Indie Book Review: But Thomas Aiken Is Dead (Part 1) by Alex McKechnie



But Thomas Aiken Is Dead deals with a lot of ideas, all of them fascinating. The story is written two ways: first, as an interrogation transcript from the future; second, as a diary written by a distraught father in the present-day.

It is deliciously trippy finding out how these two documents are related.

Atia is a sort of futuristic archaeologist, looking back on our time with increasing fascination. She and her species is much more than just robots, but I’ll let you read the book to discover that for yourself. She is feisty and opinionated in the face of her arrest, unabashed about her desire to be more ‘human’ (though that’s not what she calls us).

As the story unfolds, so does the lore, and it is FASCINATING. I’m fully geeking out about this because it’s pretty high-concept but it’s presented in a way that I can understand. This RARELY HAPPENS! Shit usually goes over my head but Alex McKechnie has managed to explain it in layman’s terms without making the future sound any less amazingly complex.

Think Matrix 2, but the ending makes sense.

I cannot wait for part 2. This is right up my alley. Highly recommended.

I received this book in exchange for an honest review.

Like my review? Like it on Goodreads too!

Author Goodreads Page.

Amazon buy link.

But Thomas Aiken Is Dead (Part 1), by Alex McKechnie

Part 1/3

Book Length: 70 pages

Speculative Fiction (Adult Fiction)

According to the Blurb:

“Sometimes blunt tools construct beautiful objects.”

Two lovers are divided by seven hundred years; one living just a few steps from the end of history, the other already long dead. Present day, Thomas Aiken has little else left to live for but his journalist daughter. When she disappears without warning, he devotes himself to securing her return. He abandons life as an architect in exchange for obsessively collecting evidence and, in the evenings, writes her letters which he will deliver on her safe return.

Seven hundred years later, Atia – a conscious AI entity, discovers Aiken’s letters. She understands Aiken’s grief well enough, she’s lost a child herself. More than that, the Cadence, her home, is falling into anarchy. Pining for a time when life was imperfect and fragile, she insists on presenting as an original biological human. Fuelled by long-dead Aiken’s search for his daughter, she incites a rebellion that will alter life’s course on Earth forever.

Indie Book Review: Nine Lives of Adam Blake by Ryan Gladney



This is a different sort of time-travel book, one where the main character, upon his death, gets transported back in his own lifetime to his twelve-year old self. Adam Blake gets to go through his life again and again, making new discoveries and pursuits in order to be the best he could be, thinking that that would be the path to end his (quite literal) life cycle. But then, what is the ‘best’ we can be?

I was hooked by the mystery presented in this book. Every life he lived was very different, mostly from the choices he made, but then the plot thickens when there are changes in the world that cannot be contributed to Adam and his actions. He explores all possible causes for this by pursuing spiritual, religious and scientific theories. I really connected with Adam’s story. He was an understandably flawed person in his first life (which I always like, since none of us are perfect), and all the characters made up a tangible, interesting world.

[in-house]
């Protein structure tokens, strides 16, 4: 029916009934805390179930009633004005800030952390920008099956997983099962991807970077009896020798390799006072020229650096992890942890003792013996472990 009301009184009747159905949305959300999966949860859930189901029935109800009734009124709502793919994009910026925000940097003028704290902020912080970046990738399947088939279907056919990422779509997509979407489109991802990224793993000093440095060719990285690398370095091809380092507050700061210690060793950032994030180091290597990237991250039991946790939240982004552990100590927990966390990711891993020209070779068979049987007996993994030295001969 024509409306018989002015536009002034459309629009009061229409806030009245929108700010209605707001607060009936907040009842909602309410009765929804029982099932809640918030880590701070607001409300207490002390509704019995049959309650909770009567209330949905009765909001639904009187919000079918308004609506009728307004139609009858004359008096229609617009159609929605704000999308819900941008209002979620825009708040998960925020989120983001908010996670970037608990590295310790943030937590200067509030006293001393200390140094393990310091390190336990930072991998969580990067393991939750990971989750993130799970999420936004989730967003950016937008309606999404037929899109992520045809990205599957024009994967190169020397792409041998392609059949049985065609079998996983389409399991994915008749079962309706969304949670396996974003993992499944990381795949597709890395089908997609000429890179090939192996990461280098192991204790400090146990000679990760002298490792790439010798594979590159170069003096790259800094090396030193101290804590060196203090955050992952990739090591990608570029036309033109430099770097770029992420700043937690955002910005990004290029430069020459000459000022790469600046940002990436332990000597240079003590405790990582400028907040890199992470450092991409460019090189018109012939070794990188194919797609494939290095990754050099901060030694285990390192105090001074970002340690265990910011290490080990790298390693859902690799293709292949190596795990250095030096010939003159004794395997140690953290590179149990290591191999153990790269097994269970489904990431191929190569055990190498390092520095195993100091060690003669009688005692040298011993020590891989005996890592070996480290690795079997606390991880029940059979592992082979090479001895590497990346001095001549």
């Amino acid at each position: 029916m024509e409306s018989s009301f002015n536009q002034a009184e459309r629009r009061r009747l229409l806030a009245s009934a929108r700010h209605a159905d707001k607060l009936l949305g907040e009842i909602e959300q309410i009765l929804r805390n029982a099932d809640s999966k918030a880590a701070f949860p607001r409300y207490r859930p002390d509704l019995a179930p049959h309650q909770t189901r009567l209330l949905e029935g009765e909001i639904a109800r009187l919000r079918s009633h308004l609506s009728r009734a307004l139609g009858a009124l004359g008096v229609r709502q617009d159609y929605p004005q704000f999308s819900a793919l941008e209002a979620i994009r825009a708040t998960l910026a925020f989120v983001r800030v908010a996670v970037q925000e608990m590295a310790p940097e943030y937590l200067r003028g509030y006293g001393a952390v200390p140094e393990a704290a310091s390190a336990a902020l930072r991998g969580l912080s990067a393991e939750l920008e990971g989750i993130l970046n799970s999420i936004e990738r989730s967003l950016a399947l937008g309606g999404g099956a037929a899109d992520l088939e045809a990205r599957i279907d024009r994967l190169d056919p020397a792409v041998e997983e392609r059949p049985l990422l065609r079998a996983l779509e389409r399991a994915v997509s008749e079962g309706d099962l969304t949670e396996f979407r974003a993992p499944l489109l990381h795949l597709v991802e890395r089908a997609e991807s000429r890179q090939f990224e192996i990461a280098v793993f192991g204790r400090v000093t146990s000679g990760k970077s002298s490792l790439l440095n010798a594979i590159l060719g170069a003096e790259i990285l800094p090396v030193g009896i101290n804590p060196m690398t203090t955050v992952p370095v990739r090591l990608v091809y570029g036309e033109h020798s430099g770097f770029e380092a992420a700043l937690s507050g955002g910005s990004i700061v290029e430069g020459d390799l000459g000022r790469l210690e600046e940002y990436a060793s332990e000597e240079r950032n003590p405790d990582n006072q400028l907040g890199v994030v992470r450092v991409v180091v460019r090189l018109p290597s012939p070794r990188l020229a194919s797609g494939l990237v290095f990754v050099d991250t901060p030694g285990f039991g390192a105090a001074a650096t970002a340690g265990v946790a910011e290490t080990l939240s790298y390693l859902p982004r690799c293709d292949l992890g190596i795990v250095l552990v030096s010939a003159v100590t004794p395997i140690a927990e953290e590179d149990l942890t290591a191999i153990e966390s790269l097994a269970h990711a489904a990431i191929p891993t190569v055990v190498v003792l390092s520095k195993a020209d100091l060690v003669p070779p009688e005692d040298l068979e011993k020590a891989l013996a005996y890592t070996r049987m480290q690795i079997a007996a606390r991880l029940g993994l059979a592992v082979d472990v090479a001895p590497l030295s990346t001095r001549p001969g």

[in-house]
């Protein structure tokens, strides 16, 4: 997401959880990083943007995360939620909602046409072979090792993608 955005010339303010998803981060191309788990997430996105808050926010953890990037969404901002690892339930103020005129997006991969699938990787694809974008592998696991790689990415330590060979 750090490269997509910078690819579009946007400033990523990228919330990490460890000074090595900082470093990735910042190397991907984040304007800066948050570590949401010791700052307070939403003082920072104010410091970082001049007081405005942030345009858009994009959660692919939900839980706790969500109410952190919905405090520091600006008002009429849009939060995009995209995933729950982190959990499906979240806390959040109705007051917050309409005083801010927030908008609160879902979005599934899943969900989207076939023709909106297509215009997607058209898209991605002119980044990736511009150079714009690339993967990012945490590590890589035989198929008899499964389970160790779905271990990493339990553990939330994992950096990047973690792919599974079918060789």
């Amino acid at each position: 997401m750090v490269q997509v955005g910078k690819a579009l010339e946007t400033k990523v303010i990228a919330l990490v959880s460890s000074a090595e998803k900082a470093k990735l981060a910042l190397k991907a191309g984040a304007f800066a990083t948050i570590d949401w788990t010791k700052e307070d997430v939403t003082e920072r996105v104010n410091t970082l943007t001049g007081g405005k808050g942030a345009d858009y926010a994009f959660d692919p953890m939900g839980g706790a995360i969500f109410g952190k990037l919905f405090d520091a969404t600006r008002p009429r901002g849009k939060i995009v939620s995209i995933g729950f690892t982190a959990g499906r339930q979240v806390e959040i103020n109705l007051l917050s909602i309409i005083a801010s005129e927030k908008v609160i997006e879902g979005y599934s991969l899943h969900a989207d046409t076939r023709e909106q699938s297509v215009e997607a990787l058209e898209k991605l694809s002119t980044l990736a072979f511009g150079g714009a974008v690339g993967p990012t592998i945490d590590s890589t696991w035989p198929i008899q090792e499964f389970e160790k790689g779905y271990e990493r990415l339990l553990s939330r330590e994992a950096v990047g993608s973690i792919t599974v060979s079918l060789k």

This is a shorter sort of book, and I loved it. I fell right into the ripping yarn, and ate up all the contemplations on life, how it works, and what we choose to do with it. A great story wrapped in some very interesting ideas. Looking forward to seeing what the author comes up with next.

Highly recommended, especially for people who like genre-defying books.

I received a free ecopy of this book in exchange for an honest review. Ryan Gladney has also given me permission to post his email and invite readers to email him if they would like the same arrangement (he provides a free ecopy of his book, and all you have to do it review it honestly once you’ve read it)! Email him at gladney.ryan <at>

Like my review? Like it on Goodreads too!

Author Goodreads Page.

Author Blog.

Amazon buy link.

The Nine Lives of Adam Blake, by Ryan Gladney

Book Length: 218 pages / ~40k words

Sci-fi/Time-travelly with Romance (Adult Fiction)

According to the Blurb:

Adam Blake knows what fate awaits him after death. He has died before, and will die again, and always it’s the same. For Adam, there is no heaven, no hell, no reincarnation, or cold, final sleep. When he dies, his life flashes before his eyes; it rushes backward—nothing skipped or overlooked—until it stops, suddenly, at age twelve, one week after he had mysteriously disappeared in the woods behind his childhood home. Then, he wakes up. Adam is cursed—or blessed—to relive the same life again and again, from this moment onward, regardless of how he lives, who he becomes, or what ultimately causes next his demise. He is free to right past wrongs, avoid past mistakes, pursue any interest and chase any dream. But the longer Adam lives, the less anything matters but answers. He must know: Why is he stuck in this loop? What is its cause? How will it end? And what awaits him on the other side of death when it finally does?

Indie Book Review: Rise of the Prince by Nicholas C. Rossis (Pearseus #2)